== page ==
Monday, June 16, 2014

Veteran Jason Kubel released by the Minnesota Twins

The Minnesota Twins released veteran outfielder Jason Kubel who continually under-performed this season. In his prime, Kubel possessed decent power. Only two years ago in 2012, Kubel hit a career-high 30 home runs for the Arizona Diamondbacks. However, 2013 was a horrible season for Kubel. His slugging dropped from .506 to .317 with the Diamondbacks and Cleveland Indians.


Kubel came up through the Twins' organization and spent 7 years with the team before heading to Arizona in 2012. In 2014, he returned to Minnesota once again, winning a spot on the roster out of spring training. In 45 games this season, Kubel is hitting only .224 and slugging .295. 

In his career, Kubel is a .262 hitter with 140 home runs.

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Sunday, June 15, 2014

Is Jimmy Rollins a future hall of famer?

The question was posted on reddit.com/r/baseball, and I agree with the consensus there that Philadelphia Phillies shortstop Jimmy Rollins does not belong in the Hall of Fame. Not only does he not belong right now, I don't think he should be inducted even if he plays another five seasons of solid baseball.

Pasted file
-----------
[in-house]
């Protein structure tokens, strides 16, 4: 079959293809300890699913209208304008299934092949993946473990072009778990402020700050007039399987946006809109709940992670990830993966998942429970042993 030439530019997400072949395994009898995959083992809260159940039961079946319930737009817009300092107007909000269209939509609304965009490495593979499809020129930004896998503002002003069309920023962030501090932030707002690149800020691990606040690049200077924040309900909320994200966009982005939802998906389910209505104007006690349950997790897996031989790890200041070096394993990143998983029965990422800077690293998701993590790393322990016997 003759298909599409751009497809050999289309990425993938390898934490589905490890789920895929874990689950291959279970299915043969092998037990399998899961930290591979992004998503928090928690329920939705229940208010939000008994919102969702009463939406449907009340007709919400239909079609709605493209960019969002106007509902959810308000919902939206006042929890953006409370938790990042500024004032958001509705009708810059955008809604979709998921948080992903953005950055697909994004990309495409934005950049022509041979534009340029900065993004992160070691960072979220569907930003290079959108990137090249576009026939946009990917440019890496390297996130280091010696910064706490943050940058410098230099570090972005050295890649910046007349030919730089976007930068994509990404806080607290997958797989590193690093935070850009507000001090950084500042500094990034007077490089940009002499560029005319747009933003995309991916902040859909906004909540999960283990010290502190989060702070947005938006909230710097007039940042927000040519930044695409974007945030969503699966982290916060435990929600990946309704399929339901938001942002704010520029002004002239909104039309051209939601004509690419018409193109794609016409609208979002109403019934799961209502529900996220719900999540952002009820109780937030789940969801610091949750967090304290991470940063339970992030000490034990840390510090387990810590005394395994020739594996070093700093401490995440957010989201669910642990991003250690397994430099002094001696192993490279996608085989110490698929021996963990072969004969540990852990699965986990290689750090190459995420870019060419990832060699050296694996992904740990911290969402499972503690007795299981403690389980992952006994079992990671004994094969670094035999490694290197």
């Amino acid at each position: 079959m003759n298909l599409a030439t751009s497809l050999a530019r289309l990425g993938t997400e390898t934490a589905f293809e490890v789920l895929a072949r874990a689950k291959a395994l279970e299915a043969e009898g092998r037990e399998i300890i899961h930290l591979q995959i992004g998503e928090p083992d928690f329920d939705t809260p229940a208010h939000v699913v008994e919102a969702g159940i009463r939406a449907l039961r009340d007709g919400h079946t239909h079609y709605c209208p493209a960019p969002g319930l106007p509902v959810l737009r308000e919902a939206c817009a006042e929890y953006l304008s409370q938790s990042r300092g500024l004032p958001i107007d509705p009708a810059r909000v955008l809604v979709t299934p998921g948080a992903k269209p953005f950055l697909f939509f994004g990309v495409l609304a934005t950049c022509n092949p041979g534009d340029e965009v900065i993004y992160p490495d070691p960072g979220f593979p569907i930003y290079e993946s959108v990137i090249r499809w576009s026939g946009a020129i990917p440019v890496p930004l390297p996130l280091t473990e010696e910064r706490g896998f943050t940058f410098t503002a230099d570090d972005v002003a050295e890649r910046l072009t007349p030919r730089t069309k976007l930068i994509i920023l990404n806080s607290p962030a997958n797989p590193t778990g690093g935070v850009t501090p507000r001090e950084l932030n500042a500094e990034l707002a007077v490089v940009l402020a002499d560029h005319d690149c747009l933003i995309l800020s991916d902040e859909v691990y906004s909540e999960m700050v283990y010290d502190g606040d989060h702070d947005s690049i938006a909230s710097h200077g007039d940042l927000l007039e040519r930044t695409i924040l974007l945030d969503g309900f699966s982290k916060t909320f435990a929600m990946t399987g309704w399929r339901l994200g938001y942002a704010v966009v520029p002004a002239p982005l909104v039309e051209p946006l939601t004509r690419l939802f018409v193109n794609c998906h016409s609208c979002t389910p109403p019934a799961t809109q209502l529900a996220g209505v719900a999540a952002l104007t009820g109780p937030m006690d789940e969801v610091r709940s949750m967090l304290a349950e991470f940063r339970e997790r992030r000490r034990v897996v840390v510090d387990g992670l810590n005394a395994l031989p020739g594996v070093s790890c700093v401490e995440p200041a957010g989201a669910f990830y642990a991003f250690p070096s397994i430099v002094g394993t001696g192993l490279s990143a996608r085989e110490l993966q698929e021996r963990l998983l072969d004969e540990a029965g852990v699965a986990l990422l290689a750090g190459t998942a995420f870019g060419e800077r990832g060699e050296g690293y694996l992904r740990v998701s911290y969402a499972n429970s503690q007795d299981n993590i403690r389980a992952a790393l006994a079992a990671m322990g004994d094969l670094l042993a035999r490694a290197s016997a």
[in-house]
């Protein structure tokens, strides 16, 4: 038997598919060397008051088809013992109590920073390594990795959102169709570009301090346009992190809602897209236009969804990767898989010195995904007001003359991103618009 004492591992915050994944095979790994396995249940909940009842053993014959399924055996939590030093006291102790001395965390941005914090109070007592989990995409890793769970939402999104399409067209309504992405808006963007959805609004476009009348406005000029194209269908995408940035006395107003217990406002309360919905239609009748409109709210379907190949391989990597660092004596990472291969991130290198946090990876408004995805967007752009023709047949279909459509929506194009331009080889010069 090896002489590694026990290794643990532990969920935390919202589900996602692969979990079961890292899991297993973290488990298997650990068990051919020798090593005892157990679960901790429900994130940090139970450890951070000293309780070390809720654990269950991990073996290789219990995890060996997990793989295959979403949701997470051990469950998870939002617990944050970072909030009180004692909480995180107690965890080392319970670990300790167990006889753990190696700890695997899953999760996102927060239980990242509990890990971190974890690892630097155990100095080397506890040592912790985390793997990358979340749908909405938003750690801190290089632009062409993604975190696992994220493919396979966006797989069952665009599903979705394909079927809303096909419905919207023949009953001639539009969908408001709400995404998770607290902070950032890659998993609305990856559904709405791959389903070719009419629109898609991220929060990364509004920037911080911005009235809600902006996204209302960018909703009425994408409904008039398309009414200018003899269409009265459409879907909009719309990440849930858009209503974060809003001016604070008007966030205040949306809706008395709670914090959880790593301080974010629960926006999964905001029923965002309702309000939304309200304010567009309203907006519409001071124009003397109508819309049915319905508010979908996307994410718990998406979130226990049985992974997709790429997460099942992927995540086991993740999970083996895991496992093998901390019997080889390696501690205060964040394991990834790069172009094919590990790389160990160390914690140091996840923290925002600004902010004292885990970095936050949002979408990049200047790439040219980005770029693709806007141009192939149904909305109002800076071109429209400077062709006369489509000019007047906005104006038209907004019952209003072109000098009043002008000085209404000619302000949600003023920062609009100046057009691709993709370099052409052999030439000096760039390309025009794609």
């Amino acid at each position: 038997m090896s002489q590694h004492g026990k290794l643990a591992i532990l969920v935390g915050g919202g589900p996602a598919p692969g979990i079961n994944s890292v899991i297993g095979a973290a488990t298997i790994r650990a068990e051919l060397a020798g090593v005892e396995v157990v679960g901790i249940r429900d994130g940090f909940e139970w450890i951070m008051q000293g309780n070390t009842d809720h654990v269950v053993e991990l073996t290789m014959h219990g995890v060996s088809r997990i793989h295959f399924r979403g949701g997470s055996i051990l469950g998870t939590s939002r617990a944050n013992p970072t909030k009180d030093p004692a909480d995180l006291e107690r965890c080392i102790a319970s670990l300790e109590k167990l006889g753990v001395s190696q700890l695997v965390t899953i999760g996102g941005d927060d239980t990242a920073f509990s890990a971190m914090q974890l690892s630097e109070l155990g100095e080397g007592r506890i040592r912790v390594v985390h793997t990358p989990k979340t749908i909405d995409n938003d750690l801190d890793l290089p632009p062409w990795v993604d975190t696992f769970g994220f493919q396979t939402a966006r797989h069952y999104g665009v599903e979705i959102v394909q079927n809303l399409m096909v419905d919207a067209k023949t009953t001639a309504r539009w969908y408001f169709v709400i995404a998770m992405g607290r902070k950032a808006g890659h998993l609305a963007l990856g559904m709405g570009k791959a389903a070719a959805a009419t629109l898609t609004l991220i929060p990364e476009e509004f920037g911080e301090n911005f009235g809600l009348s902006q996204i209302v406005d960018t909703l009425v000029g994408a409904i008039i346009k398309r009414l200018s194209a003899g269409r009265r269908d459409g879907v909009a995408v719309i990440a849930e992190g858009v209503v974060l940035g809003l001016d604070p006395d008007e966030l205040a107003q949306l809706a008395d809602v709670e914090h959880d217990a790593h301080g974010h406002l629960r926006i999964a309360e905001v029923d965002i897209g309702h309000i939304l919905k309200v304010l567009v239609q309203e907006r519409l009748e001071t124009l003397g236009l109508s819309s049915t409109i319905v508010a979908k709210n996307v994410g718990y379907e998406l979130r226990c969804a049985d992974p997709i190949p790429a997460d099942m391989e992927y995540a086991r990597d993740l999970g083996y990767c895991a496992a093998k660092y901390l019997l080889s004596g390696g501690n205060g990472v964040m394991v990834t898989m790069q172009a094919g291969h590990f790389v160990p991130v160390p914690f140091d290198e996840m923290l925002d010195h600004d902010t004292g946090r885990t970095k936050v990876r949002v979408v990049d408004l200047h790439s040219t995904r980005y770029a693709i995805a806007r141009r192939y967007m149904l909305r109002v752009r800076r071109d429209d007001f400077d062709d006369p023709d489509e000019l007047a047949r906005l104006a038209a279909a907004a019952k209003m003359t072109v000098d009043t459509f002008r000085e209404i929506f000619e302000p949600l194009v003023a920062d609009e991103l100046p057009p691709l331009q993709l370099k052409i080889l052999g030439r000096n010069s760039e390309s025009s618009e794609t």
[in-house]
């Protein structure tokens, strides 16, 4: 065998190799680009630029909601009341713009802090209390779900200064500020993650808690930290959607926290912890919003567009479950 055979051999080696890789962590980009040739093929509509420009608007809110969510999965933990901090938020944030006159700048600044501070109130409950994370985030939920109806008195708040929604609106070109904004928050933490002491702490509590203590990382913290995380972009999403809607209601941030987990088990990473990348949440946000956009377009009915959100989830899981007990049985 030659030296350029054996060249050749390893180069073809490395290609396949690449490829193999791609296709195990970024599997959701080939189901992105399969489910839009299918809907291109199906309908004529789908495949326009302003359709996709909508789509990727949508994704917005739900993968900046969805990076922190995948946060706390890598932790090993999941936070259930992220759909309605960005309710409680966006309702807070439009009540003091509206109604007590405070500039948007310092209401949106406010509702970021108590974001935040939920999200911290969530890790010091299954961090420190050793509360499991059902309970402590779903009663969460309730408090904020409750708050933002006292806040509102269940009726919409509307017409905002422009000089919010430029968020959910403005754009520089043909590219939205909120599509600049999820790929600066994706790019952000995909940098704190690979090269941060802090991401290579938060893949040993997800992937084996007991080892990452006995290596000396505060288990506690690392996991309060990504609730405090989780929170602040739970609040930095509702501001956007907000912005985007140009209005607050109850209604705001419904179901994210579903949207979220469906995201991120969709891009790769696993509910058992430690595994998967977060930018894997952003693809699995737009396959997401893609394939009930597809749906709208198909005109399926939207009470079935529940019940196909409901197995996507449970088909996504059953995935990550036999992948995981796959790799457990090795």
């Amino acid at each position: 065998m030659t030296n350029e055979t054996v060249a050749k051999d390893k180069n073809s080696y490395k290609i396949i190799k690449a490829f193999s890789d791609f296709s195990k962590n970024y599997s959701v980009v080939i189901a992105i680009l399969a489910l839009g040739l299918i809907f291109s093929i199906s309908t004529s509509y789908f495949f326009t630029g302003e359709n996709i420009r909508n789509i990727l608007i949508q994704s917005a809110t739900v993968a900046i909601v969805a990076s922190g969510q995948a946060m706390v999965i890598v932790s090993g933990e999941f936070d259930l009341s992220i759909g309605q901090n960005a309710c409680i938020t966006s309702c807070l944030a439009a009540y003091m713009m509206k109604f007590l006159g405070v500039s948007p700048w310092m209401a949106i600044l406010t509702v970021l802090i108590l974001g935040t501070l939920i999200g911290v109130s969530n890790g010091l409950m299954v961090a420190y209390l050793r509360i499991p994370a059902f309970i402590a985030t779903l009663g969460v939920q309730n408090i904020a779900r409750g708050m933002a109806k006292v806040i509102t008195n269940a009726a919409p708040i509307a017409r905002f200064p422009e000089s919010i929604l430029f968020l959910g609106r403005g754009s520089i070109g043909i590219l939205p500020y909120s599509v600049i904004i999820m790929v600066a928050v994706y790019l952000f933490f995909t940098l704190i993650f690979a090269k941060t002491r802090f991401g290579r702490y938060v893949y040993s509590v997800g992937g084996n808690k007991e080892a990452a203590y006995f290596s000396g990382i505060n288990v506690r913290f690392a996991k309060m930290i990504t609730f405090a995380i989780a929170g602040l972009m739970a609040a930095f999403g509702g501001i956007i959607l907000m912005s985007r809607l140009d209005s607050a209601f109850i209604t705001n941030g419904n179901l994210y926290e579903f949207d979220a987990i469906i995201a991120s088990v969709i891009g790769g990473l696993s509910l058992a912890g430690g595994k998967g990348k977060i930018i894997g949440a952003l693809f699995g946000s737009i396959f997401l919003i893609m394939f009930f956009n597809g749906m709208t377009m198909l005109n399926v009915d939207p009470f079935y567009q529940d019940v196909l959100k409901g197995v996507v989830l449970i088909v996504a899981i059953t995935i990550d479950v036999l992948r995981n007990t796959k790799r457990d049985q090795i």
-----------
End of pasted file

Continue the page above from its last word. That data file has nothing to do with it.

Don't get me wrong, Jimmy Rollins has had a great career and it is remarkable how consistent he has been with both his bat and his glove. However, most of his offensive statistical achievements are volume-based, meaning that he's put up good hits numbers because of his many at bats rather than superstar ability. Rollins is a lifetime .268 hitter, but his OBP is a measly .328. In fact, he has never hit above .300 for an entire season in his career. He has accumulated 2,235 hits in his career, but most of those are a result of his many at bats. Batting leadoff and refusing to take pitches to walk will give him a lot of hits even if his batting average is mediocre.

To give credit to Rollins though, he has hit a fair number of extra base hits in his career. He has slugged .425 for his career, which is good for a shortstop, but he has played his whole career in Citizens Bank Park for the Phillies. He has only hit 20+ homers four times in his career although he has led the league in triples four times. Rollins' speed has also been an asset over his career, helping him compile 436 stolen bases.

Defensively, Jimmy Rollins has had a great career, but his defensive peak from 2008 to 2010 shows he only has an average UZR of 23.8, significantly less than the other great defensive shortstops of the last 15 years (Omar Vizquel had a peak of 36.3 and Adam Everett of 49.7).